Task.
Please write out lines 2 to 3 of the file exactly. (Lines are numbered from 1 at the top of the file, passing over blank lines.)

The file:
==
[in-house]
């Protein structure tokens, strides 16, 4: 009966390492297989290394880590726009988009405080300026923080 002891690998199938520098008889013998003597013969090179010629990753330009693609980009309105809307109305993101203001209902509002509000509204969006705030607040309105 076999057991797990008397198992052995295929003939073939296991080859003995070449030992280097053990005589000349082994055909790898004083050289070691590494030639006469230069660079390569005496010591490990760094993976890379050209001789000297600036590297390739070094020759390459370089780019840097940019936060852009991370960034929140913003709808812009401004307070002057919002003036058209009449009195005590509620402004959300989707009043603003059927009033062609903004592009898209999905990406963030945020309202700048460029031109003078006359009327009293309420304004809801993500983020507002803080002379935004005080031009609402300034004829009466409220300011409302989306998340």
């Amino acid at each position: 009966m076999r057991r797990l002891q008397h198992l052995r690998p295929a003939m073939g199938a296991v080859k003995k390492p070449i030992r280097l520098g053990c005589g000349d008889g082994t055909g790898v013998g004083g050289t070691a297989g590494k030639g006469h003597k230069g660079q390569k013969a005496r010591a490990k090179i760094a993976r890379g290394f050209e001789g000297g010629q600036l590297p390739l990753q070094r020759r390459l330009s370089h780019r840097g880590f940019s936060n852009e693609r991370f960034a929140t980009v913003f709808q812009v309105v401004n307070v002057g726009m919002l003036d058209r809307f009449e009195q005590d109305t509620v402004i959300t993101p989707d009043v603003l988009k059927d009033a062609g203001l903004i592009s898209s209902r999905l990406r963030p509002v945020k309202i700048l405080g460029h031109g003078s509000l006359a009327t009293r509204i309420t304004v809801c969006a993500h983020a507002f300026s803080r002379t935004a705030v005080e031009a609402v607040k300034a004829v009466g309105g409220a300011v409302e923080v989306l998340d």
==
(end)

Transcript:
């Protein structure tokens, strides 16, 4: 009966390492297989290394880590726009988009405080300026923080 002891690998199938520098008889013998003597013969090179010629990753330009693609980009309105809307109305993101203001209902509002509000509204969006705030607040309105 076999057991797990008397198992052995295929003939073939296991080859003995070449030992280097053990005589000349082994055909790898004083050289070691590494030639006469230069660079390569005496010591490990760094993976890379050209001789000297600036590297390739070094020759390459370089780019840097940019936060852009991370960034929140913003709808812009401004307070002057919002003036058209009449009195005590509620402004959300989707009043603003059927009033062609903004592009898209999905990406963030945020309202700048460029031109003078006359009327009293309420304004809801993500983020507002803080002379935004005080031009609402300034004829009466409220300011409302989306998340």
């Amino acid at each position: 009966m076999r057991r797990l002891q008397h198992l052995r690998p295929a003939m073939g199938a296991v080859k003995k390492p070449i030992r280097l520098g053990c005589g000349d008889g082994t055909g790898v013998g004083g050289t070691a297989g590494k030639g006469h003597k230069g660079q390569k013969a005496r010591a490990k090179i760094a993976r890379g290394f050209e001789g000297g010629q600036l590297p390739l990753q070094r020759r390459l330009s370089h780019r840097g880590f940019s936060n852009e693609r991370f960034a929140t980009v913003f709808q812009v309105v401004n307070v002057g726009m919002l003036d058209r809307f009449e009195q005590d109305t509620v402004i959300t993101p989707d009043v603003l988009k059927d009033a062609g203001l903004i592009s898209s209902r999905l990406r963030p509002v945020k309202i700048l405080g460029h031109g003078s509000l006359a009327t009293r509204i309420t304004v809801c969006a993500h983020a507002f300026s803080r002379t935004a705030v005080e031009a609402v607040k300034a004829v009466g309105g409220a300011v409302e923080v989306l998340d």